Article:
In a previous article we used the analogy of a 1985 Zastava 128 that a ministry hired after tendering for ‘a roadworthy car’. It was 30 years old, but having passed its technical inspection it was officially roadworthy, so the offer had to be accepted. A contract is signed and our official takes charge of the vehicle.
But it doesn’t work. The engine sputters, and he has to get his two assistants to push it all the way to a meeting with the EU. Looking through the papers, he also discovers that the firm he hired it from had lied – their mechanic’s certificate is false, he was not qualified to make a technical inspection at all.
What does our official do? Send it back and refuse to pay? No, he wrings his hands, says “kuku meni” a few times, pays up and spends the year until the next tender having his assistants push.
Back to translation. Some companies will stop at nothing to win contracts. They provide false references, they offer prices too low to engage competent translators, they provide ‘translations’ made on Google and they fail to edit their work. The result: lousy quality and an unnecessarily poor quality/price ratio even at the low price contracted – bad value for taxpayers’ money.
Here’s one good trick. You want to bid for a ministry’s contract, but don’t have a reference showing previous experience in the subject? No problem. Just open another company and have it write a reference – who is to say it’s false? Well, quite a lot of people, but will they do anything about it? On past practice, probably not.
So make false statements, bid low, offer Google and you can get away with it because there have been almost no cases of cancellation of contract for non-performance (we have heard of just two), and certainly no prosecutions for fraud. Ako prodje, prodje. And it does.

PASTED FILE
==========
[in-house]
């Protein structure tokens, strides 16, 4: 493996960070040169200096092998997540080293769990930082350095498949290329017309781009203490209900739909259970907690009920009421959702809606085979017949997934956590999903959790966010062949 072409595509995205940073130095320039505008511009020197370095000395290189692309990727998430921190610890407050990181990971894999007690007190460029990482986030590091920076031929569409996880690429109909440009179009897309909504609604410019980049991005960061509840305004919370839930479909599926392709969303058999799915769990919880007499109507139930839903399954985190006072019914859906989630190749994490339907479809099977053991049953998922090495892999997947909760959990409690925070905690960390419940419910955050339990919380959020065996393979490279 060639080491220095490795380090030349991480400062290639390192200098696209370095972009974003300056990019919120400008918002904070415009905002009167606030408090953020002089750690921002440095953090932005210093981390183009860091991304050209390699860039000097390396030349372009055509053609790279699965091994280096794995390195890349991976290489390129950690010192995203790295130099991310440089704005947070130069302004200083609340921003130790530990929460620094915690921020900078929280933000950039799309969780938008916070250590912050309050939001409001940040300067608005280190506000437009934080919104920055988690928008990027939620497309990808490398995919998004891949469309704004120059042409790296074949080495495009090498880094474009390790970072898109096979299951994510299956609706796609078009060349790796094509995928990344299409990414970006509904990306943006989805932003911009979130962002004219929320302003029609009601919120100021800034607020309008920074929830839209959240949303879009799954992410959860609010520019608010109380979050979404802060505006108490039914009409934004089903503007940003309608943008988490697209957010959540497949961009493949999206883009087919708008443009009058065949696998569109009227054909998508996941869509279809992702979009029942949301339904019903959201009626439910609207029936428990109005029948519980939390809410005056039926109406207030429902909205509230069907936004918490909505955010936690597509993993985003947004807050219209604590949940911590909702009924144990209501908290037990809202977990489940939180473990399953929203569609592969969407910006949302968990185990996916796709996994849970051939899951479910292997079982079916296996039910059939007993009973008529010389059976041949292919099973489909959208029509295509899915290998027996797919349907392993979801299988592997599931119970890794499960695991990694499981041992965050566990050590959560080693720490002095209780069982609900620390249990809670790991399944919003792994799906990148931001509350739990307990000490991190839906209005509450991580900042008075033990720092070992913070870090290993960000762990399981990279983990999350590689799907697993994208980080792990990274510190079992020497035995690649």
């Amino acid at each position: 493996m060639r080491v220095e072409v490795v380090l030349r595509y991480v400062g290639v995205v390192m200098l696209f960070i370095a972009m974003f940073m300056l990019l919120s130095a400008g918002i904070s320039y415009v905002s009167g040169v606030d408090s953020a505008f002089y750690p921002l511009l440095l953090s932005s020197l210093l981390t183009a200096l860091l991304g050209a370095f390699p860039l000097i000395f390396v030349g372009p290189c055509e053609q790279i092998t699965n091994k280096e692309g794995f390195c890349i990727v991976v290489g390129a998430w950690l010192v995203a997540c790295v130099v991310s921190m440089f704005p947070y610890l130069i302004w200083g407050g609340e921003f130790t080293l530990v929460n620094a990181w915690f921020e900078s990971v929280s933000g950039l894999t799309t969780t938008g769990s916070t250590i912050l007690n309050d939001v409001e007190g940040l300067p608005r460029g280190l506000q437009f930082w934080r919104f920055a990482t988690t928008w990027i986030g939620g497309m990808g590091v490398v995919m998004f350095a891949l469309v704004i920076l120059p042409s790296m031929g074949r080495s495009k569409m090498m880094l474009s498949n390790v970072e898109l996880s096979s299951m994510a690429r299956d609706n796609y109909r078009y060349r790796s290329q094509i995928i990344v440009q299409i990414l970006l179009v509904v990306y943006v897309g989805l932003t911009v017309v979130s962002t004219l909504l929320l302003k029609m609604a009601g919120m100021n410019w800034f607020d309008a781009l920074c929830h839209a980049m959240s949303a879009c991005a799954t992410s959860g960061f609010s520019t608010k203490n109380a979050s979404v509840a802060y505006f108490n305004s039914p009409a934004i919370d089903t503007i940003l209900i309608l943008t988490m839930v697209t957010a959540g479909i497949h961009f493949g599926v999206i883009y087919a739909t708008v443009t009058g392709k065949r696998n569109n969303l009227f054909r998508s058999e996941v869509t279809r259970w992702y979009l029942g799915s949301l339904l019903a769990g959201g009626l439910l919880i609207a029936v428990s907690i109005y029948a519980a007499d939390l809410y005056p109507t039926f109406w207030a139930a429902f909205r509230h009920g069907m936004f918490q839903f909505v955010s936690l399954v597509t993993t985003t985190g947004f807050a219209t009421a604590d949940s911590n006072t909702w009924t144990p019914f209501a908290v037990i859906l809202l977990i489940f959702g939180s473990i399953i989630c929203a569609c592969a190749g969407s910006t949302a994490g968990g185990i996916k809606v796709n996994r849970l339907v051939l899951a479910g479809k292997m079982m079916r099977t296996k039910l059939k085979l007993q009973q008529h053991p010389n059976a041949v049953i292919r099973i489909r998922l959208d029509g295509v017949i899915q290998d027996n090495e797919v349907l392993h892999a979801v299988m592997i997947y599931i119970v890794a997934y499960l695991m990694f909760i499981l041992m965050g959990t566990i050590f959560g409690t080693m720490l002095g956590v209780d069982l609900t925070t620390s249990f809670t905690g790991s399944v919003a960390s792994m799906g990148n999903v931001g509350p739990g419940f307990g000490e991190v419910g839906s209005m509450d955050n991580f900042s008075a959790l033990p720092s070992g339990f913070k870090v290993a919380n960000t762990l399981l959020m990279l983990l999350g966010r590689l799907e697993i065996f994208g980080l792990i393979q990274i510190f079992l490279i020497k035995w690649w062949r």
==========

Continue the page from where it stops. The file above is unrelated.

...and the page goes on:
Can anything be done about it? Yes, plenty.
First, make sure your tender dossier contains only conditions and evaluation criteria that are easily verifiable. Second, give a warning in the dossier that any information provided in a bid is done so on conditions of full legal liability. This makes it easier to prosecute fraud.
Third, check the references of the winning bidder thoroughly before awarding a contract. You say you have done 3,000 pages on the subject of fisheries? Show us the documents in both source and target languages, work orders and the bank statements showing they were paid. If the bidder can’t, exclude him for a period from any further tender you hold.
Fourth, write your contract carefully. Include a clear mechanism for cancellation for non-performance, and use it. But don’t just cancel it, notify the company that they may not bid again for the same contract and make a formal complaint. One poor institution was desperately waiting for a contract to finish due to terrible performance, so bad that they refused the contractor a reference – but they failed to cancel or complain. They had to award a second contract to the same bidder who had the cheek to bid again and gave another impossibly low price.
Fifth, to avoid trouble (since such measures can also be, and are, misused), get an independent expert to verify that the breach of contract is real. Indeed, hold an arbitration meeting in which the offender can bring expert assistance himself.
Repeated bad performance should have consequences for the present contract and for future tenders. Contracting authorities should be much bolder in applying such measures to discourage dishonest bidding.
Yes, it means more bother in the short term, but until authorities show a collective will to act against cynical companies, and to do so decisively, quality will be nothing but an old banger.
SATC wishes to draw attention to bad tendering practices, on the part of contracting authorities and bidders. In this way we wish to contribute to better practice and good quality, so that the Serbian taxpayer obtains reasonable value for her hard-earned money.
See more at http://upps/org.rs/procurement